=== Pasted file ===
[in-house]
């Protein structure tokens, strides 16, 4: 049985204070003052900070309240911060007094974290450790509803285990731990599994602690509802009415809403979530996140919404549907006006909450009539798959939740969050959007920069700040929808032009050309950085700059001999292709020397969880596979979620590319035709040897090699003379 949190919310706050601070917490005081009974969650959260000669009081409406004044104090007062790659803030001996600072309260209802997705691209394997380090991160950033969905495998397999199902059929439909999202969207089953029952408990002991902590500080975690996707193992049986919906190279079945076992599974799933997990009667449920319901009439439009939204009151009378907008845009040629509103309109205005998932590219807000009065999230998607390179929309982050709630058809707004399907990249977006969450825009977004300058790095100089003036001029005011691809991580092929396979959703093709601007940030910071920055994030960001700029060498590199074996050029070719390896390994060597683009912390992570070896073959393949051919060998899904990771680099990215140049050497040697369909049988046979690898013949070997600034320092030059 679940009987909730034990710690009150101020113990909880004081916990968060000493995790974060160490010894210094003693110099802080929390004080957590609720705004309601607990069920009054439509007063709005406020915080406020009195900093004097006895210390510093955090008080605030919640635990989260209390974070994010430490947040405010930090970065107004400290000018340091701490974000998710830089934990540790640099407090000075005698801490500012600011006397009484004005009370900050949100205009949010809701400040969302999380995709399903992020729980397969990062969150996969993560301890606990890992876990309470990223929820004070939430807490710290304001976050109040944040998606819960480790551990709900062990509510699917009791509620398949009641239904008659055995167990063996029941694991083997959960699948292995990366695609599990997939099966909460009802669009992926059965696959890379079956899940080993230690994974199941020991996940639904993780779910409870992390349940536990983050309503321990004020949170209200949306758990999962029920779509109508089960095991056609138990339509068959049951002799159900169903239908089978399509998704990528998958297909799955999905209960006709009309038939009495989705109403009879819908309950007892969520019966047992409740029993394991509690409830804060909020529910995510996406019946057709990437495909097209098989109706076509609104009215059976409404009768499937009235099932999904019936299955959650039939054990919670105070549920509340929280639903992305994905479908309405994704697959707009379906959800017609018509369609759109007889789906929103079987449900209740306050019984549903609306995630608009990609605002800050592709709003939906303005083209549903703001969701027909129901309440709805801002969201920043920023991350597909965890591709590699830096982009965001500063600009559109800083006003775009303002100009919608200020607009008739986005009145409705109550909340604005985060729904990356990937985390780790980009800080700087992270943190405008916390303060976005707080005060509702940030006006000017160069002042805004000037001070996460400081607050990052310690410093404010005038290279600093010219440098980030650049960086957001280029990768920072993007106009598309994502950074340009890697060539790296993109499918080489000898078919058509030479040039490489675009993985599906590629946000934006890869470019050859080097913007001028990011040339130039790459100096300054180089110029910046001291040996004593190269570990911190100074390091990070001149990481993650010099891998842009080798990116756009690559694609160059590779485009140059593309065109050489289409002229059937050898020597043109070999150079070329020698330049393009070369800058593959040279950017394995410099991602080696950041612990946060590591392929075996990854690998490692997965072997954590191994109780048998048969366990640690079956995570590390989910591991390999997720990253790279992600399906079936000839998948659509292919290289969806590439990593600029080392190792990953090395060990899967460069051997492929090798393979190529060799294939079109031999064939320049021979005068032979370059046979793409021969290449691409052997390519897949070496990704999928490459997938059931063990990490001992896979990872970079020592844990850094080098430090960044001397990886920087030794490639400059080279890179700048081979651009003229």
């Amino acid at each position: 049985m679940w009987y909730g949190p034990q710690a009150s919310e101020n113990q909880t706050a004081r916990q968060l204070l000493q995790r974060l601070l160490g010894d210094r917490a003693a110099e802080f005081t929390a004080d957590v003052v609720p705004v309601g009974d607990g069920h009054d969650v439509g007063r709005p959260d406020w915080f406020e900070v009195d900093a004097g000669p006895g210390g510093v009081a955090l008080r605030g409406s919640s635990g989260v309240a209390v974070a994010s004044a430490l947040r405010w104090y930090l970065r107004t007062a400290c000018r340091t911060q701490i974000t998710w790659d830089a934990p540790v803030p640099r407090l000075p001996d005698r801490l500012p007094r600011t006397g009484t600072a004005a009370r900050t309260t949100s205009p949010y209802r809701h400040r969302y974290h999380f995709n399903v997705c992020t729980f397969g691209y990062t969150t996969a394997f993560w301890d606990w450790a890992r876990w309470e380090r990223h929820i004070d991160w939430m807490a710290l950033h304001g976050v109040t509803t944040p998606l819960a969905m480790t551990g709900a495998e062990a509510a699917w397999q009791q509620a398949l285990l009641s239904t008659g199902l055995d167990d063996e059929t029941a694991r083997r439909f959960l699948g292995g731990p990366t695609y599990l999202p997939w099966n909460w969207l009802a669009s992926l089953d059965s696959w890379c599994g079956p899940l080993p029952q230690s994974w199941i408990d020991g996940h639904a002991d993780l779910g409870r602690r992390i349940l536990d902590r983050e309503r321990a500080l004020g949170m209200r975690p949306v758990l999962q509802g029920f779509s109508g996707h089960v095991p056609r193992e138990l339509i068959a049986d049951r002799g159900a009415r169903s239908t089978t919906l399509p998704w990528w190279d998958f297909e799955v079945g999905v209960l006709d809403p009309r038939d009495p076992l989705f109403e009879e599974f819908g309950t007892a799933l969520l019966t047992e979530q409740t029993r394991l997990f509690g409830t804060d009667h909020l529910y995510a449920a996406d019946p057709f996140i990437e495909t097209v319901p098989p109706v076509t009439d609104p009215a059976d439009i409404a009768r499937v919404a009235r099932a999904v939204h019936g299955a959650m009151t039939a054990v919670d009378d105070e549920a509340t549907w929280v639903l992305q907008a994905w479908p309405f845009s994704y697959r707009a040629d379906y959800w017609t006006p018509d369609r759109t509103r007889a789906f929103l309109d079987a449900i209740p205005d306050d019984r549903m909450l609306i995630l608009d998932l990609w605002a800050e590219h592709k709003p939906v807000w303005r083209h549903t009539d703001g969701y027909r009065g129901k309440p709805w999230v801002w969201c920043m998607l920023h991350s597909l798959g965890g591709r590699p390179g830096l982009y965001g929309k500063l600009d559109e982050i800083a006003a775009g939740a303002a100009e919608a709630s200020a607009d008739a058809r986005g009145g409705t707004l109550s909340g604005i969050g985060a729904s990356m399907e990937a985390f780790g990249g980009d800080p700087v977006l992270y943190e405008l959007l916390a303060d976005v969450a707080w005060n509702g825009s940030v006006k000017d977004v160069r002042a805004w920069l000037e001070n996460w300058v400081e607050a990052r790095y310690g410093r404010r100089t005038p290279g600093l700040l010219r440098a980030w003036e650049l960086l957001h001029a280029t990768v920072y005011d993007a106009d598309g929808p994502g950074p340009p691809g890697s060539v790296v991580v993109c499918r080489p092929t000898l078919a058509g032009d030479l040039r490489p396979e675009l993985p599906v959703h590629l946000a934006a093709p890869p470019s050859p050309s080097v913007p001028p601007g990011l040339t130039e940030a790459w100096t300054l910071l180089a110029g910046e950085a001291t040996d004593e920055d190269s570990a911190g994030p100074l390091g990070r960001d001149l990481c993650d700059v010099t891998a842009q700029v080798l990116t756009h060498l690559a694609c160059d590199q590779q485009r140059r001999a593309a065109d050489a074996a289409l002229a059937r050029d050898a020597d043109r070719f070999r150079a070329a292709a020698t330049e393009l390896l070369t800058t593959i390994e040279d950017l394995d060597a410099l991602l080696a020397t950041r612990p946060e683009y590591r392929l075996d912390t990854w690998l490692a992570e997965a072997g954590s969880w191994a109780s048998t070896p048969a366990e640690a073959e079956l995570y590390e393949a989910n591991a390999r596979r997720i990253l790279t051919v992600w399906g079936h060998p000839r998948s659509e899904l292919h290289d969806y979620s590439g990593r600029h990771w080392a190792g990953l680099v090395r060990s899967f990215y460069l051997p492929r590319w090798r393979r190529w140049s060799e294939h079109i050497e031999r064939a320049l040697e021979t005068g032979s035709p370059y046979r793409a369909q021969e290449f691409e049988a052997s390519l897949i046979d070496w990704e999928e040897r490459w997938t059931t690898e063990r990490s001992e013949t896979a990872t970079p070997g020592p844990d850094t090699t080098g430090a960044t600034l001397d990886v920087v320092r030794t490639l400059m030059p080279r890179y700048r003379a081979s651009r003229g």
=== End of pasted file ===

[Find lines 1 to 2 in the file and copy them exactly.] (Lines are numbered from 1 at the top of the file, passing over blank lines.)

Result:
[in-house]
């Protein structure tokens, strides 16, 4: 049985204070003052900070309240911060007094974290450790509803285990731990599994602690509802009415809403979530996140919404549907006006909450009539798959939740969050959007920069700040929808032009050309950085700059001999292709020397969880596979979620590319035709040897090699003379 949190919310706050601070917490005081009974969650959260000669009081409406004044104090007062790659803030001996600072309260209802997705691209394997380090991160950033969905495998397999199902059929439909999202969207089953029952408990002991902590500080975690996707193992049986919906190279079945076992599974799933997990009667449920319901009439439009939204009151009378907008845009040629509103309109205005998932590219807000009065999230998607390179929309982050709630058809707004399907990249977006969450825009977004300058790095100089003036001029005011691809991580092929396979959703093709601007940030910071920055994030960001700029060498590199074996050029070719390896390994060597683009912390992570070896073959393949051919060998899904990771680099990215140049050497040697369909049988046979690898013949070997600034320092030059 679940009987909730034990710690009150101020113990909880004081916990968060000493995790974060160490010894210094003693110099802080929390004080957590609720705004309601607990069920009054439509007063709005406020915080406020009195900093004097006895210390510093955090008080605030919640635990989260209390974070994010430490947040405010930090970065107004400290000018340091701490974000998710830089934990540790640099407090000075005698801490500012600011006397009484004005009370900050949100205009949010809701400040969302999380995709399903992020729980397969990062969150996969993560301890606990890992876990309470990223929820004070939430807490710290304001976050109040944040998606819960480790551990709900062990509510699917009791509620398949009641239904008659055995167990063996029941694991083997959960699948292995990366695609599990997939099966909460009802669009992926059965696959890379079956899940080993230690994974199941020991996940639904993780779910409870992390349940536990983050309503321990004020949170209200949306758990999962029920779509109508089960095991056609138990339509068959049951002799159900169903239908089978399509998704990528998958297909799955999905209960006709009309038939009495989705109403009879819908309950007892969520019966047992409740029993394991509690409830804060909020529910995510996406019946057709990437495909097209098989109706076509609104009215059976409404009768499937009235099932999904019936299955959650039939054990919670105070549920509340929280639903992305994905479908309405994704697959707009379906959800017609018509369609759109007889789906929103079987449900209740306050019984549903609306995630608009990609605002800050592709709003939906303005083209549903703001969701027909129901309440709805801002969201920043920023991350597909965890591709590699830096982009965001500063600009559109800083006003775009303002100009919608200020607009008739986005009145409705109550909340604005985060729904990356990937985390780790980009800080700087992270943190405008916390303060976005707080005060509702940030006006000017160069002042805004000037001070996460400081607050990052310690410093404010005038290279600093010219440098980030650049960086957001280029990768920072993007106009598309994502950074340009890697060539790296993109499918080489000898078919058509030479040039490489675009993985599906590629946000934006890869470019050859080097913007001028990011040339130039790459100096300054180089110029910046001291040996004593190269570990911190100074390091990070001149990481993650010099891998842009080798990116756009690559694609160059590779485009140059593309065109050489289409002229059937050898020597043109070999150079070329020698330049393009070369800058593959040279950017394995410099991602080696950041612990946060590591392929075996990854690998490692997965072997954590191994109780048998048969366990640690079956995570590390989910591991390999997720990253790279992600399906079936000839998948659509292919290289969806590439990593600029080392190792990953090395060990899967460069051997492929090798393979190529060799294939079109031999064939320049021979005068032979370059046979793409021969290449691409052997390519897949070496990704999928490459997938059931063990990490001992896979990872970079020592844990850094080098430090960044001397990886920087030794490639400059080279890179700048081979651009003229």